Pop-ups? Fun. But there's one step better: Popuphood, invented by Oaklanders Sarah Filley and Alfonso Dominguez. The two banded together with the Old Oakland community to renovate five dilapidated 19th-century storefronts and repopulate the historic neighborhood. Then, they offered five start-up retailers the chance to sell their goods out of them, giving them six months of free rent to make a go of it.
The grassroots effort was such a success that foot traffic increased and the desirability of Old Oakland is skyrocketing. Other cities have looked at adopting this model to bring back their Main streets. Give your love to Popuphood by shopping the retailers between 8th and 9th, Broadway and Washington streets.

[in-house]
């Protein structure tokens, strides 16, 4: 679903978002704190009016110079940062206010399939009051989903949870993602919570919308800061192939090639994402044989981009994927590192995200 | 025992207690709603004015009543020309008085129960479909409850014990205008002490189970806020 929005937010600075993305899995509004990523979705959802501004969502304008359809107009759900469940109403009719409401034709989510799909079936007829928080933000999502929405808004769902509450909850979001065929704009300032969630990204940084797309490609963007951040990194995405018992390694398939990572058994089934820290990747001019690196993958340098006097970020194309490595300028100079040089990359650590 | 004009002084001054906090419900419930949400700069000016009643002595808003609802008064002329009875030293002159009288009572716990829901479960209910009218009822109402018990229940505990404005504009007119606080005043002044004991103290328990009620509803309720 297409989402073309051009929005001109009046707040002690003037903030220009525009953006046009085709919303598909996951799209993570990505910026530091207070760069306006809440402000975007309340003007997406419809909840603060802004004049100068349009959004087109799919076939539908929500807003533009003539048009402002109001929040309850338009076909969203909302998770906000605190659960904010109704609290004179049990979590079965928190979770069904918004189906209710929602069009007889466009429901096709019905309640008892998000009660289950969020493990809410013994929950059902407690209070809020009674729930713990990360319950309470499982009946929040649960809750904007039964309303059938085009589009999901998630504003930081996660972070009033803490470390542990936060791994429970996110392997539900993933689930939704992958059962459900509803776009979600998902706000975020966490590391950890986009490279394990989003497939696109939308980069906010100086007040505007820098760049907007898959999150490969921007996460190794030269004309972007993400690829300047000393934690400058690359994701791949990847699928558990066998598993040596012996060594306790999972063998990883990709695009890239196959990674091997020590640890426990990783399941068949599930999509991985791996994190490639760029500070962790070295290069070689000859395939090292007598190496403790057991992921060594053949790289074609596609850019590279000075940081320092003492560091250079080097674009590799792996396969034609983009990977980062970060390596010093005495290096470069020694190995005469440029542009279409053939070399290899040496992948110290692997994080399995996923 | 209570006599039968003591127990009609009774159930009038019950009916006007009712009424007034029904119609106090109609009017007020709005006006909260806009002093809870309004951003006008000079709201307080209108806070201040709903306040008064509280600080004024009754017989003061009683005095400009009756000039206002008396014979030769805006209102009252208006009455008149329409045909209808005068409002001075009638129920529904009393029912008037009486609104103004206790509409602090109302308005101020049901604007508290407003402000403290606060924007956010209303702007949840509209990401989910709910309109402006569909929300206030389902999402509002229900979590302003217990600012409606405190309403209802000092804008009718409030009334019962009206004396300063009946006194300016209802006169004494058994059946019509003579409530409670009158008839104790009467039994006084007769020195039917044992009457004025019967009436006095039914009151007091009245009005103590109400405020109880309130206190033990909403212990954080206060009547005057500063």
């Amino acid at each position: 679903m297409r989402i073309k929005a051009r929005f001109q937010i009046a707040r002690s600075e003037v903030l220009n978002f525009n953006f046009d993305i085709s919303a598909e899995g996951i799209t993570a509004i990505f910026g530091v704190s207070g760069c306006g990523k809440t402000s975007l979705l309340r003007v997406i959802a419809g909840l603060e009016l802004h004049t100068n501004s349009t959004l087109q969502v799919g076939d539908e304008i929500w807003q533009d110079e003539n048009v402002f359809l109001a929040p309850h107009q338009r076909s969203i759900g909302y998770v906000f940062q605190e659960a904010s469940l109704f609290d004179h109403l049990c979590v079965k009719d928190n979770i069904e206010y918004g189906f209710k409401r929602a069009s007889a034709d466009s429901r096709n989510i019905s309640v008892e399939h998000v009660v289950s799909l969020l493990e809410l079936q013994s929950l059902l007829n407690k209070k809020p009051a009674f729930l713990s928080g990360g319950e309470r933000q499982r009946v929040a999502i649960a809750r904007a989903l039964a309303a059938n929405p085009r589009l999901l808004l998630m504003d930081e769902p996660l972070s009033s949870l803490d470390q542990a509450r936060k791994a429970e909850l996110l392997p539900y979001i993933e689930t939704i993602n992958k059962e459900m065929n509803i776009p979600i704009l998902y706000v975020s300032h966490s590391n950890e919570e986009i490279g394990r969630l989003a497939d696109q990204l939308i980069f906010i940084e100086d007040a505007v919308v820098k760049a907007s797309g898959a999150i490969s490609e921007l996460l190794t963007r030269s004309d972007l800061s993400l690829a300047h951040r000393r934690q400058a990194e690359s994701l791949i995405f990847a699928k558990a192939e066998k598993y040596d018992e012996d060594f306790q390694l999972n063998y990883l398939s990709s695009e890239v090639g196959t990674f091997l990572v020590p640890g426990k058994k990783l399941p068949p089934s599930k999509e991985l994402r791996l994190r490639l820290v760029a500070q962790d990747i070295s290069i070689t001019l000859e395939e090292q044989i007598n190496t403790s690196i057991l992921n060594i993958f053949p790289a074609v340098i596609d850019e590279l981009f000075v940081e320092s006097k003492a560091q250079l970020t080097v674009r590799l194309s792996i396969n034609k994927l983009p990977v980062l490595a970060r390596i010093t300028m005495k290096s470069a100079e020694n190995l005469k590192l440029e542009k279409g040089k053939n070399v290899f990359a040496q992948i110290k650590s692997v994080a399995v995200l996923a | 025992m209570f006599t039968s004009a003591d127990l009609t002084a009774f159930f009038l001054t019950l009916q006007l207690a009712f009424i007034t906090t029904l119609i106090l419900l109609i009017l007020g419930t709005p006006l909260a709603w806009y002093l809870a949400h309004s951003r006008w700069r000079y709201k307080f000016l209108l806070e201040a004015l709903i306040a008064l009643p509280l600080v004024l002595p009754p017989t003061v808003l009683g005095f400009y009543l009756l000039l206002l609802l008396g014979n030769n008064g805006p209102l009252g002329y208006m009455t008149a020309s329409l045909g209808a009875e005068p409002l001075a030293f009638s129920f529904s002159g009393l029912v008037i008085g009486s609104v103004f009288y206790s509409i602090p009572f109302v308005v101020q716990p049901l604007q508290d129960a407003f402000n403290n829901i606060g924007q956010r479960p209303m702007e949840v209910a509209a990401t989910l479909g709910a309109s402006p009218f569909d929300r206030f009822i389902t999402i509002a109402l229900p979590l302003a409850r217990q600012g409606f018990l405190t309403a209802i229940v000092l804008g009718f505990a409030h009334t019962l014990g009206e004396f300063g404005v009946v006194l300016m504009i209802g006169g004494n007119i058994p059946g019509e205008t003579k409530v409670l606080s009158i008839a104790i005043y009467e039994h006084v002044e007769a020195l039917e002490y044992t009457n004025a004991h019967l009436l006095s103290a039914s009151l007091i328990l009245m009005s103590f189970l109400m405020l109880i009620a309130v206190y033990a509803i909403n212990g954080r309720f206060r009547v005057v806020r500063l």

At Umami Mart, barware and kitchenware from Japan are arranged as artfully as if in a museum. There are gold cocktail shakers and porcelain teapots.
Marion & Roses Workshop stocks well-made items manufactured in the United States, like dish towels, screen-printed with Bay Area emblems to Faribault wool iPad covers.
Rewild your life, as the motto goes, at FloraCultural Society. Shop for botanical- and plant-made items as well as just plants.
So hot: Indian recycled bikes and patchwork furniture designed by Sobu co-owner Alessandro Latini. The store carries furniture made from reclaimed and sustainable wood.
Popuphood-grad Kate Ellen now runs her Crown Nine jewelry store a half block away. It sells her jewelry made from recycled metals and jewelry from other indie designers.